For the past several weeks, the Omicron BA.2 variant has become the new dominant strain of Covid-19 in the U.S. However, it hasn’t caused a major surge in cases so far despite doing so in other parts of the world, such as Europe. Public health experts are hopeful that there won’t be a repeat of previous waves even though BA.2 is more transmissible than the original Omicron variant.

The Northeast, especially New York, Philadelphia, and Washington, D.C., is where most cases are currently concentrated. Concerns over the new variant spreading resulted in officials in Philadelphia to resume indoor-mask requirements. In addition, federal officials are extending mask mandates for airplanes and other mass transportation as a precaution.

According to data from the Centers for Disease Control and Prevention (CDC), the seven-day moving average for new cases has moved to slightly above 30,000 a day, up from 25,000 a day just a few weeks ago. Despite the increase, officials believe this to be an undercount due to the rise of at-home testing, shutting down testing sites, and lack of funding to cover the cost of testing for the uninsured.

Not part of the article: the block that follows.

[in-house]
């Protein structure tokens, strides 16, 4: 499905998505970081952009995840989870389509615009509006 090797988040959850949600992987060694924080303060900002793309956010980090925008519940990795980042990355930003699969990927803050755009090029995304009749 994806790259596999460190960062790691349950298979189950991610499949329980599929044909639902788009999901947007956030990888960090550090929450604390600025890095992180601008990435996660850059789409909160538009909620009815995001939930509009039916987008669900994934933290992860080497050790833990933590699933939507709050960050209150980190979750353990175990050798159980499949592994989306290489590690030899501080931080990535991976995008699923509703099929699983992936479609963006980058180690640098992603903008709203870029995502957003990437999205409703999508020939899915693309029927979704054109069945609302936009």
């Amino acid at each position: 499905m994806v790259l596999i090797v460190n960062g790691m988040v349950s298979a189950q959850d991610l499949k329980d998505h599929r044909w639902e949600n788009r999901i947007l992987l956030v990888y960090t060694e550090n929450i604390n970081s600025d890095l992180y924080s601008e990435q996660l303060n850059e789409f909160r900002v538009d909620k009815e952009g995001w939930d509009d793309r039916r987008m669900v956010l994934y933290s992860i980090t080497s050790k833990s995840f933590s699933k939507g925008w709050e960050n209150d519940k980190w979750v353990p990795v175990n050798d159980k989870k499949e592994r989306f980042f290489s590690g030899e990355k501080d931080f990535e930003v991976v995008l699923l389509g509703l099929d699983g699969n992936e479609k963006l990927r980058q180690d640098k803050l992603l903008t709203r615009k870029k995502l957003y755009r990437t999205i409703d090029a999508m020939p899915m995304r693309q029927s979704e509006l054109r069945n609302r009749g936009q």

While the number of cases is on the rise, hospitalizations are down. On a national level, Covid-19 hospitalizations have now reached the lowest level ever following any significant surge. Some experts believe one reason for this is that most individuals have immunity either from getting vaccinated or being exposed to the virus during the wintertime surge. This protection came at a high cost because the Omicron winter surge saw the U.S. reach more than 2,500 newly reported deaths a day, the second highest pandemic peak.

With it being springtime, many people are now venturing outdoors, which is probably helping to reduce the spread further since people aren’t spending as much time indoors around others. Experts believe that the closer we get to summer without a surge from BA.2, the less likely it’ll happen.